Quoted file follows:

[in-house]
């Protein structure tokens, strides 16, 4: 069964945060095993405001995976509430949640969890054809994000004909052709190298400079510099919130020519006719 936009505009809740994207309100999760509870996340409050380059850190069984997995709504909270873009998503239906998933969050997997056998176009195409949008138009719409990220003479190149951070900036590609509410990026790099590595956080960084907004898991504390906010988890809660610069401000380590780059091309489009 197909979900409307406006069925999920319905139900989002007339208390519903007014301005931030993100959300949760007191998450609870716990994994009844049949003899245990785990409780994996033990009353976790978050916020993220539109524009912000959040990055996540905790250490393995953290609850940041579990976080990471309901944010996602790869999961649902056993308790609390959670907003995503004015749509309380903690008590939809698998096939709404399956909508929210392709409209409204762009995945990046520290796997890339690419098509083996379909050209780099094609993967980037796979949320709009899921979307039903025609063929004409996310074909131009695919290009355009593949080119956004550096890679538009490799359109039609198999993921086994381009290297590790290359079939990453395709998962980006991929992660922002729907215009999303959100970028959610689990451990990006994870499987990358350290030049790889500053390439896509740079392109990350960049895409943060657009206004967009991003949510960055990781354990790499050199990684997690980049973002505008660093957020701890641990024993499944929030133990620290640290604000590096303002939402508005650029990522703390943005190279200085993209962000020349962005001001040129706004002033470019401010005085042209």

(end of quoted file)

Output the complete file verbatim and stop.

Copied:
[in-house]
């Protein structure tokens, strides 16, 4: 069964945060095993405001995976509430949640969890054809994000004909052709190298400079510099919130020519006719 936009505009809740994207309100999760509870996340409050380059850190069984997995709504909270873009998503239906998933969050997997056998176009195409949008138009719409990220003479190149951070900036590609509410990026790099590595956080960084907004898991504390906010988890809660610069401000380590780059091309489009 197909979900409307406006069925999920319905139900989002007339208390519903007014301005931030993100959300949760007191998450609870716990994994009844049949003899245990785990409780994996033990009353976790978050916020993220539109524009912000959040990055996540905790250490393995953290609850940041579990976080990471309901944010996602790869999961649902056993308790609390959670907003995503004015749509309380903690008590939809698998096939709404399956909508929210392709409209409204762009995945990046520290796997890339690419098509083996379909050209780099094609993967980037796979949320709009899921979307039903025609063929004409996310074909131009695919290009355009593949080119956004550096890679538009490799359109039609198999993921086994381009290297590790290359079939990453395709998962980006991929992660922002729907215009999303959100970028959610689990451990990006994870499987990358350290030049790889500053390439896509740079392109990350960049895409943060657009206004967009991003949510960055990781354990790499050199990684997690980049973002505008660093957020701890641990024993499944929030133990620290640290604000590096303002939402508005650029990522703390943005190279200085993209962000020349962005001001040129706004002033470019401010005085042209």